How does a leader shape a culture? Is this even possible? Doesn’t culture just happen as a result of the individual attitudes and activities that each person brings into the community?
My strong observation and premise is that leaders can—and do—shape culture. I say that from my experience in various organizations over the years, as well as from the Scriptures. For instance, Joshua’s example of unswerving faith moved the people to stand with him on the day he issued his “choose for yourselves this day whom you will serve” challenge—and they maintained that “culture” for a long time after Joshua died (Joshua 24:15, 31).
Shaping culture may be one of the most essential responsibilities of leadership. If we are not intentional about it, the shaping will still happen by default—for better or worse.
Paul is clear in Romans 12:3 that none of us should think of ourselves as more important than we ought. However, as people created in God’s image, gifted by the Holy Spirit, and invited to partner with God in his work in the world, we also should not underplay the impact we can have. The call to leading is a call to thoughtful action.
Here are the characteristics most important to me as I consider what it takes to be a good steward of culture.
One of the first prerequisites for leadership is self-awareness. If we do not know ourselves, in all our giftedness and brokenness, we constantly will battle with a disparity between our motivations and the results of our behaviors. We will not understand why it is that when we aim to do good things, the results often are not what we intended.
Self-awareness can be thought of as an assessment of our own internal culture with all its elements of temperament, experience, physical and personality attributes, desires, ambitions, relational strengths and deficiencies, persistent struggles and temptations. It all matters. And it all comes into play, one way or another, as we lead. The promise of God is that we who are followers of Jesus are in the process of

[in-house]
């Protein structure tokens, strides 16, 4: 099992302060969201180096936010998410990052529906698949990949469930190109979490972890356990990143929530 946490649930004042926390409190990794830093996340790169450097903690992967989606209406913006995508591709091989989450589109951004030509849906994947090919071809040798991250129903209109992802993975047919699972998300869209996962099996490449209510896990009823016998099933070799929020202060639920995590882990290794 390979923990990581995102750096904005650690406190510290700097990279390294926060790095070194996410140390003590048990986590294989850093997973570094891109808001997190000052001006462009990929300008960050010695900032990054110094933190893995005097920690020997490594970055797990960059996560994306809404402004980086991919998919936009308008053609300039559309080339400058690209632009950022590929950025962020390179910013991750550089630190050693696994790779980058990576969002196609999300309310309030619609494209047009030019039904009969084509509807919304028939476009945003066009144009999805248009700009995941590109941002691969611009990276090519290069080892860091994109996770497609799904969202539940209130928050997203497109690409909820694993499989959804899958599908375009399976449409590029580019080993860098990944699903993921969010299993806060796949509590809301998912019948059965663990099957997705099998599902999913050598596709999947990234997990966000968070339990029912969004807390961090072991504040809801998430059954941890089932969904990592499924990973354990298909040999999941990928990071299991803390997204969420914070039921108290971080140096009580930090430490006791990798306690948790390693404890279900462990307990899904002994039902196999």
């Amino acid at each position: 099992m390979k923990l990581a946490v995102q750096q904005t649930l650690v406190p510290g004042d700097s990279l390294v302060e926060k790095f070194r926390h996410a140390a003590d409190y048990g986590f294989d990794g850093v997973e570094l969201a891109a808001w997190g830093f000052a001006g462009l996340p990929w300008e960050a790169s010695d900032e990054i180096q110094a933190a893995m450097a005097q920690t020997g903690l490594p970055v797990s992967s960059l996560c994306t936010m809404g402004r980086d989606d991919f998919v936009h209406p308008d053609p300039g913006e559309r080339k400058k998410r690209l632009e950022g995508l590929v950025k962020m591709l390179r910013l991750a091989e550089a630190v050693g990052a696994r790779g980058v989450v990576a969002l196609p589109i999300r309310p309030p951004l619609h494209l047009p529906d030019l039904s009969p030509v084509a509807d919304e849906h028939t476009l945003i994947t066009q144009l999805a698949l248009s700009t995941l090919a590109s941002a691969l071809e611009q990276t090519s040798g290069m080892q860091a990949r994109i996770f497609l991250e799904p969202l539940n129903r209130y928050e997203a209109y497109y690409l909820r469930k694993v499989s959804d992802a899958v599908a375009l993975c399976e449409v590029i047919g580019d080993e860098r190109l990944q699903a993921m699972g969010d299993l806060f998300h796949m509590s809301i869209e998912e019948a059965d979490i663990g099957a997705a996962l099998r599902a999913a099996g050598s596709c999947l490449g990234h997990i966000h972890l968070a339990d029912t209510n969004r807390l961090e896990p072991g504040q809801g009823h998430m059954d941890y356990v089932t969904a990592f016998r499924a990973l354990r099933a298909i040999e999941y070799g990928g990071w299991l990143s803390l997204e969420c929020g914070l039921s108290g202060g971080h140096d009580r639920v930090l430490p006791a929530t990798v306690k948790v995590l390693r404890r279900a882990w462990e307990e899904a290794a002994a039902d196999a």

“being transformed into his likeness”
(2 Corinthians 3:18). And who we are today has an impact on the people and processes of life around us. The cultures we are in will pick up the flavor of our lives. So it is a good thing to know what some of those flavors are.
This is a priority. A leader cannot take an organization beyond where he or she has gone—or at least is intending to go. “Do as I say, not as I do” is only a nice slogan that protects our sense of integrity in the midst of the awareness that we too frequently fail. Leaders who are not growing in Christlike character will never be able to generate organizations that are. Our words must match our actions. So every leader must give priority to personal growth.
Bill Thrall, Bruce McNicol, and Ken McElrath, in their book The Ascent of a Leader, rightly make the distinction between growing in our capacity for leadership and growing in our character as leaders. Leaders who are growing in character are best able to shape a culture that also exhibits a positive character.
For me this means, among other things, that I need a small group of friends who will help me be completely myself with God and others.
This characteristic scarcely needs explanation. No organizational community will flourish without someone attending to the members with deep love—the kind of love that longs for God’s very best for others. Love is a gift. Love is a grace. Love is a commitment. Love is embedded in the biblical descriptions of leaders who tend, nourish, care for, feed, guide, protect, and call each member of the flock by name. Note, for instance, how Paul’s letter to the church at Rome ends with a list of fond greetings and thanks to specific Christians there (Romans 16:1-16).
Leaders who love understand that people are always more important than programs, and that a mission will only be accomplished by people who experience the biblical pattern we might define as “blessed to be a blessing.” This is seen in Abram’s call in Genesis 12:1-3, when God told him: “I will bless you . . . and you will be a blessing.”